The 89-year-old Dick Smith, known as the “godfather of makeup artists,” has no listed credits since 1999’s House On Haunted Hill remake but is obviously revered in the industry with a resume that includes The Godfather, The Godfather Part II, The Exorcist, Taxi Driver, Little Big Man and a previous Oscar for 1984’s Amadeus — for doing Salieri’s old makeup. Despite the common wisdom, it’s not altogether rare for a previous Oscar winner to also later win an Honorary Award as I pointed out Friday in my preview of the Honorary Oscar voting. (See HAMMOND: Honorary Oscars To Be Voted Next Week; Who Will Get Them?) Sophia Loren, Sidney Poitier, Laurence Olivier, Robert Redford, Elia Kazan and others have received Honorary Oscar statuettes years after first winning a competitive Oscar. Still, the long list of deserving recipients who have never even had a nomination would suggest that these awards be handed out with that fact in mind, too. “The board was well aware Dick Smith had already won an Oscar when they voted tonight, but that isn’t necessarily a factor in the decision. He got the votes. I am very happy that a below-the-line person got one of the honors this year,” says Sherak.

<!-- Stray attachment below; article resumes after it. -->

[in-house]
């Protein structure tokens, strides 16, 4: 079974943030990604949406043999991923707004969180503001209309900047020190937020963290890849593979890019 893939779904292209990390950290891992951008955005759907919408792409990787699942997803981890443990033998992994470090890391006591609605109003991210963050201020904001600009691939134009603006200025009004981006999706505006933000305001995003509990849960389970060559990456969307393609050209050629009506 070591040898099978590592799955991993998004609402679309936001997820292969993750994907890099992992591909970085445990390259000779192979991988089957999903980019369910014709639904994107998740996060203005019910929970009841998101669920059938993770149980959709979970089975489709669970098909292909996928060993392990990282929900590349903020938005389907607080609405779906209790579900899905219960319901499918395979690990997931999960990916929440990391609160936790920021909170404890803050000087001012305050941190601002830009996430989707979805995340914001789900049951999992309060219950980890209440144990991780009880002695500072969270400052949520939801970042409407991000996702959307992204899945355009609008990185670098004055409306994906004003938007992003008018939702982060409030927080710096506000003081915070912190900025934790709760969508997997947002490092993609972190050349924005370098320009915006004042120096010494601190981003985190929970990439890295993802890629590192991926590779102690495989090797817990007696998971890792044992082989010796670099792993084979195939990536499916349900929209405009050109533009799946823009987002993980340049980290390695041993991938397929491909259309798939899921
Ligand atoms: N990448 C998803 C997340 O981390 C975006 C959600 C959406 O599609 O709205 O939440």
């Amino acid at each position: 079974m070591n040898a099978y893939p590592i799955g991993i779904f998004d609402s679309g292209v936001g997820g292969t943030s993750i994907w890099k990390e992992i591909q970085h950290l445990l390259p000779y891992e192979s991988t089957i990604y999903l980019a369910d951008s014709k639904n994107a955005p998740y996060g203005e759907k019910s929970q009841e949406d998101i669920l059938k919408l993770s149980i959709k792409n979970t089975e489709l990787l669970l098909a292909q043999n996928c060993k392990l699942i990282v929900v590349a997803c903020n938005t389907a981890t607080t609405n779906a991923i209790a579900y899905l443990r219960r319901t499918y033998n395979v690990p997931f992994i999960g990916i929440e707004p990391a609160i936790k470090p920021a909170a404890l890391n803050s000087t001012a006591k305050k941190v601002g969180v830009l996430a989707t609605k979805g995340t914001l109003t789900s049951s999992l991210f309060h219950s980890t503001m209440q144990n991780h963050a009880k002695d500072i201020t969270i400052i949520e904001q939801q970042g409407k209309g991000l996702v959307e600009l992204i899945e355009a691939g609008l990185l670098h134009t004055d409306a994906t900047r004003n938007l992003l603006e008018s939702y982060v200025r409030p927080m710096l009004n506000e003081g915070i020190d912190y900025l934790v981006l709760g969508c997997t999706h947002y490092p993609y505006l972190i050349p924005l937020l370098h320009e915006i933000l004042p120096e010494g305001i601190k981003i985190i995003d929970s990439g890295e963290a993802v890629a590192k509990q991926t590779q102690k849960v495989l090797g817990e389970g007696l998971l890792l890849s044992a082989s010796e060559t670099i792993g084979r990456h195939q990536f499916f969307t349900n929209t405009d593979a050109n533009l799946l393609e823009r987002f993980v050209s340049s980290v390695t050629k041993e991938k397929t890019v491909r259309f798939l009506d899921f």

When asked why there was no fourth award or Thalberg given out tonight (four is the maximum number allowed), he said no one was able to get to 75% of the tally, the number required for a fourth to be awarded. The first three only require a simple majority of the voting.
Besides the election of president and the Governors Awards, Sherak said there were only a couple of small “household” items taken up Tuesday. Despite speculation that the Academy Board would deal with the issue of proposed new Oscar-season campaign rules limiting parties and endorsements, that did not happen but will be taken up at a future meeting. Sherak also said it would have been unfair in terms of the Governors Awards honorees and even his own re-election to also name the producer(s) of the 84th Academy Awards, as I speculated he might do. “Even if I had a producer yet, I wouldn’t have announced it tonight,” he said. “But the fact is I don’t have one yet. I’m working on it though.” Stay tuned.
The third annual Governors Awards will be presented Saturday, Nov. 12 during a non-televised ceremony.